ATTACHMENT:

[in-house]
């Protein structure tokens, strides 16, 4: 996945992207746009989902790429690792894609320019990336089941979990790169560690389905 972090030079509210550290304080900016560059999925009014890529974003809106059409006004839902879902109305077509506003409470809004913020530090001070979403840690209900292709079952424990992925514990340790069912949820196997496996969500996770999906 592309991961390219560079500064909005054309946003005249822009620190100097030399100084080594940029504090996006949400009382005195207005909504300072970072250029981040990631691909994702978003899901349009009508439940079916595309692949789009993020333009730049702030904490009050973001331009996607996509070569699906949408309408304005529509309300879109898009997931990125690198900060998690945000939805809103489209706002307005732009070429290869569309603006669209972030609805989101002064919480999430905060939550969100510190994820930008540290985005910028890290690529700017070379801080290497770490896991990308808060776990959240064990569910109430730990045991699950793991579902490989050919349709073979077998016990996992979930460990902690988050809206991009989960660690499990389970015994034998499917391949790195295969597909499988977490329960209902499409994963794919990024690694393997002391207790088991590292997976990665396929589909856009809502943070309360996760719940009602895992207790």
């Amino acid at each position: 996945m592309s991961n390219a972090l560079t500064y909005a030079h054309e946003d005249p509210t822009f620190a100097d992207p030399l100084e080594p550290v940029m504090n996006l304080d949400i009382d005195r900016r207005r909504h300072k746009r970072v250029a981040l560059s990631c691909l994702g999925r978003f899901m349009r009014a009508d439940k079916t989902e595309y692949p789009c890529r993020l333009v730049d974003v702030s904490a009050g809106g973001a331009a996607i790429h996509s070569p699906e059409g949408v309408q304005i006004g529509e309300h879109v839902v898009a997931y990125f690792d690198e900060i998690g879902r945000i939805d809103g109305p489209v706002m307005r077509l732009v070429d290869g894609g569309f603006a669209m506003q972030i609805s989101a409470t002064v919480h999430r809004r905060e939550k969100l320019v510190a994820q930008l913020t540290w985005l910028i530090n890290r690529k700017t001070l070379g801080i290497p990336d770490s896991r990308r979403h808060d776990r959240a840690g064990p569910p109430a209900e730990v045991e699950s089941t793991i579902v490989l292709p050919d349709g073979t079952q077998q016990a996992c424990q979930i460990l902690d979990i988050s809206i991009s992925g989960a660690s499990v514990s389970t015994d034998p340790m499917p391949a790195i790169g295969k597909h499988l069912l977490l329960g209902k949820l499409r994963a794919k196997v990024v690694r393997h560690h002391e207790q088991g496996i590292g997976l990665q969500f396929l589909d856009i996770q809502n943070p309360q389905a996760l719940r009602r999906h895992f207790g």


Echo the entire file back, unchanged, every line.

[in-house]
């Protein structure tokens, strides 16, 4: 996945992207746009989902790429690792894609320019990336089941979990790169560690389905 972090030079509210550290304080900016560059999925009014890529974003809106059409006004839902879902109305077509506003409470809004913020530090001070979403840690209900292709079952424990992925514990340790069912949820196997496996969500996770999906 592309991961390219560079500064909005054309946003005249822009620190100097030399100084080594940029504090996006949400009382005195207005909504300072970072250029981040990631691909994702978003899901349009009508439940079916595309692949789009993020333009730049702030904490009050973001331009996607996509070569699906949408309408304005529509309300879109898009997931990125690198900060998690945000939805809103489209706002307005732009070429290869569309603006669209972030609805989101002064919480999430905060939550969100510190994820930008540290985005910028890290690529700017070379801080290497770490896991990308808060776990959240064990569910109430730990045991699950793991579902490989050919349709073979077998016990996992979930460990902690988050809206991009989960660690499990389970015994034998499917391949790195295969597909499988977490329960209902499409994963794919990024690694393997002391207790088991590292997976990665396929589909856009809502943070309360996760719940009602895992207790």
């Amino acid at each position: 996945m592309s991961n390219a972090l560079t500064y909005a030079h054309e946003d005249p509210t822009f620190a100097d992207p030399l100084e080594p550290v940029m504090n996006l304080d949400i009382d005195r900016r207005r909504h300072k746009r970072v250029a981040l560059s990631c691909l994702g999925r978003f899901m349009r009014a009508d439940k079916t989902e595309y692949p789009c890529r993020l333009v730049d974003v702030s904490a009050g809106g973001a331009a996607i790429h996509s070569p699906e059409g949408v309408q304005i006004g529509e309300h879109v839902v898009a997931y990125f690792d690198e900060i998690g879902r945000i939805d809103g109305p489209v706002m307005r077509l732009v070429d290869g894609g569309f603006a669209m506003q972030i609805s989101a409470t002064v919480h999430r809004r905060e939550k969100l320019v510190a994820q930008l913020t540290w985005l910028i530090n890290r690529k700017t001070l070379g801080i290497p990336d770490s896991r990308r979403h808060d776990r959240a840690g064990p569910p109430a209900e730990v045991e699950s089941t793991i579902v490989l292709p050919d349709g073979t079952q077998q016990a996992c424990q979930i460990l902690d979990i988050s809206i991009s992925g989960a660690s499990v514990s389970t015994d034998p340790m499917p391949a790195i790169g295969k597909h499988l069912l977490l329960g209902k949820l499409r994963a794919k196997v990024v690694r393997h560690h002391e207790q088991g496996i590292g997976l990665q969500f396929l589909d856009i996770q809502n943070p309360q389905a996760l719940r009602r999906h895992f207790g």